•Prisoner E-mail to Staff: Today, prisoners usually communicate with staff directly or via "kites" which are written notes. Face-to-face communication is great if the staff member is available and if the staff member can solve the problem raised. Otherwise, the message does not occur, or the staff member is involved carrying a message from the prisoner to the staff member responsible to solve the problem. If kites are used, these paper messages have to be sorted, delivered, processed,and responded to. An e-mail system would provide for rapid communication, with precise accountability as to when a message was sent and what was said. A structured system (such as a health care request message or prisoner complaint message that uses a computer-screen form) permits inquiry of the prisoner as the initial message is created, improving the chances that staff receiving the message can respond effectively.
•Prisoner E-mail to Family and Lawyer: Prisoner e-mail could be set up as a closed system that only reaches staff for official communications. Alternatively, it could be set up to permit external e-mail to an approved list of individuals. In this way, it would work like telephone systems that permit collect calls to an approved list for each prisoner. Since prisoners can write letters to practically anyone, adding e-mail on a structured basis would not increase the range of people who could be contacted. However, e-mail is more accountable than written mail, because the source and destination of messages can be documented, and messages can be stored for later retrieval. The legal aspects of procedures for storage and later retrieval will have to be confronted, but there is probably an acceptable policy somewhere between "It's a privilege - don't use it if you don't like the policy," to "We'll only retrieve messages from archive if there is probable cause of a crime."
•Network Computers: Network computers can come in many versions, but the general idea is to simplify the computer at the desktop or work station, relying more on central network computers called servers. The network computer can be simpler, cheaper, more reliable, and more controlled. A correctional officer's desktop computer might have no disk drives, always relying on software from the network server. A computer intended to provide nformation to prisoners might not even have a keyboard, relying on a touch screen or a number pad as the means for prisoner identification.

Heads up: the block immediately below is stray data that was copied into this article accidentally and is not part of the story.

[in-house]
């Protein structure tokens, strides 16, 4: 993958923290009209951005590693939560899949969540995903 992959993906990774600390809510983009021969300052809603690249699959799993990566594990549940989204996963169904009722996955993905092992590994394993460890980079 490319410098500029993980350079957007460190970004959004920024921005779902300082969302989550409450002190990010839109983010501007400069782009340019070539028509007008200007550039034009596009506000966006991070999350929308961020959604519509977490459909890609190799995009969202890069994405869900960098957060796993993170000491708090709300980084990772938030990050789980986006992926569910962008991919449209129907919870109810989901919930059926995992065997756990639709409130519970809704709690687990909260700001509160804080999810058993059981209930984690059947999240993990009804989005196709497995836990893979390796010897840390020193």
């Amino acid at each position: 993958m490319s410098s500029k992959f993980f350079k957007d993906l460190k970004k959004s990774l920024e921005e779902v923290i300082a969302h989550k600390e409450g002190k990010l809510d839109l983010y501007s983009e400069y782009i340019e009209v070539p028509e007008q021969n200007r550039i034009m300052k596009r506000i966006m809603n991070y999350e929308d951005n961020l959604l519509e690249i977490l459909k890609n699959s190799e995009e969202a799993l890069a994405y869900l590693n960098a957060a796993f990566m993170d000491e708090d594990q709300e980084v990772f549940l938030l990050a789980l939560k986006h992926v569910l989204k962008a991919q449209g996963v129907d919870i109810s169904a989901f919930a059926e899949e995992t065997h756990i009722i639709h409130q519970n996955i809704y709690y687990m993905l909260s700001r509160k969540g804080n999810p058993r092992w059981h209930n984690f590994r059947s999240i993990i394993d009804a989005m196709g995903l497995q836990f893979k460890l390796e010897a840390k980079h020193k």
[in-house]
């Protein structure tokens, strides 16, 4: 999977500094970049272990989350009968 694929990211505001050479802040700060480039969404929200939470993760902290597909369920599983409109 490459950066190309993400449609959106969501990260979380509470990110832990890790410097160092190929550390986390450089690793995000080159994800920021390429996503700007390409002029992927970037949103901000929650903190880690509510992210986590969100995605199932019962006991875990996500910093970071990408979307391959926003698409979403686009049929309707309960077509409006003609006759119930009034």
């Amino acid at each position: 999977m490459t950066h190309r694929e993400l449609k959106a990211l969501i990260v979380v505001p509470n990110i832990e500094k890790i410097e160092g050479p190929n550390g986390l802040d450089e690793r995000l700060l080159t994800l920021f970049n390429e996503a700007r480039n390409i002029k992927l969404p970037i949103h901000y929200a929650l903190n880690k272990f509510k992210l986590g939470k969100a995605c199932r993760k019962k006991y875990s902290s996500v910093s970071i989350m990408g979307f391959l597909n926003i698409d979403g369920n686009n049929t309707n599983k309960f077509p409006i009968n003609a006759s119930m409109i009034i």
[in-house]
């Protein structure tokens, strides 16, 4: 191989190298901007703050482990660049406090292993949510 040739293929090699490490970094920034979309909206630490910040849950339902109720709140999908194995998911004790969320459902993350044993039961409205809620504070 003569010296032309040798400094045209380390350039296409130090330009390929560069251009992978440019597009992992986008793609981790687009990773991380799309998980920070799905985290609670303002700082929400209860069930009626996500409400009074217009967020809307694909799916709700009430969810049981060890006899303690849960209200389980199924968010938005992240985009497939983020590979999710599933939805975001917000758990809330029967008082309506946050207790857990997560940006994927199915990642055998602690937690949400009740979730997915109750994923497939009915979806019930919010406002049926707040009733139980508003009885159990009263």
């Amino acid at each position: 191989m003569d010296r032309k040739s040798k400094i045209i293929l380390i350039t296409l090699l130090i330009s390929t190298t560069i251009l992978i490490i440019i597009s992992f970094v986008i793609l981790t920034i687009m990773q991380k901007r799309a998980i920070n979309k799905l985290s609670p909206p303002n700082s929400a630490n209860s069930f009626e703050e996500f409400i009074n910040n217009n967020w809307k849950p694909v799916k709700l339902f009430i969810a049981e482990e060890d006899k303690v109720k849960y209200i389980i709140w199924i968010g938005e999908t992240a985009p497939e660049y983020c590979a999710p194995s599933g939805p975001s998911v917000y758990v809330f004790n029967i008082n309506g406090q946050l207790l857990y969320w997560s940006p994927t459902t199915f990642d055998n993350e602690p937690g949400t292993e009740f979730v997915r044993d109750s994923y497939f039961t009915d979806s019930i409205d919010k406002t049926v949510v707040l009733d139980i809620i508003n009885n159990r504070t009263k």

•Security Devices: Today many security systems rely on computers and computer networks, for functions such as monitoring and communicating alarm, lock, and monitoring devices. Future devices, such as inexpensive and small network-based video cameras, can be new components of security systems. Instead of having a video camera wired into a video network, the camera functions as a part of a computer network, sending a picture over the network whenever requested. The picture could be initiated by a movement or sound sensor, a button requesting the opening of a gate or door, or by a person or computer program from another point in the network.
Manage Risks By Planning Systems with Security All computer systems should be planned, designed, and monitored with security in mind. There are several basic strategies involved, focusing on user identification, network firewalls, and application security.
User Identification: A computer system should be designed to assure who is using the system. Traditionally, usernames and passwords have been the primary tools for user identification. New techniques involve smart identification cards, physiological means of identification such as voiceprints, eye scanners, or fingerprint and handprint scanners.
Firewalls: A firewall is a barrier, developed with equipment or with software, that limits access into or out of a computer network. A simple firewall can be created with space -- not connecting computers to other computers and systems that should not interact. This strategy can be defeated, however, by motivated users with diskettes. Sophisticated firewalls are combinations of software and hardware that limit the movement of information across networks by monitoring the information exchanged and by limiting the ways that it can move.
Application Security: A secure application reinforces user identification and network firewalls, but also limits the ability of the user to "hack" the application itself by modifying how it works.
Those who say that "information wants to be free" are really anarchists. They would oppose the social interests that want to restrict information and access to information. I heartily support them and wish them luck! Meanwhile, though, we should work on improving the security and censorship technologies available.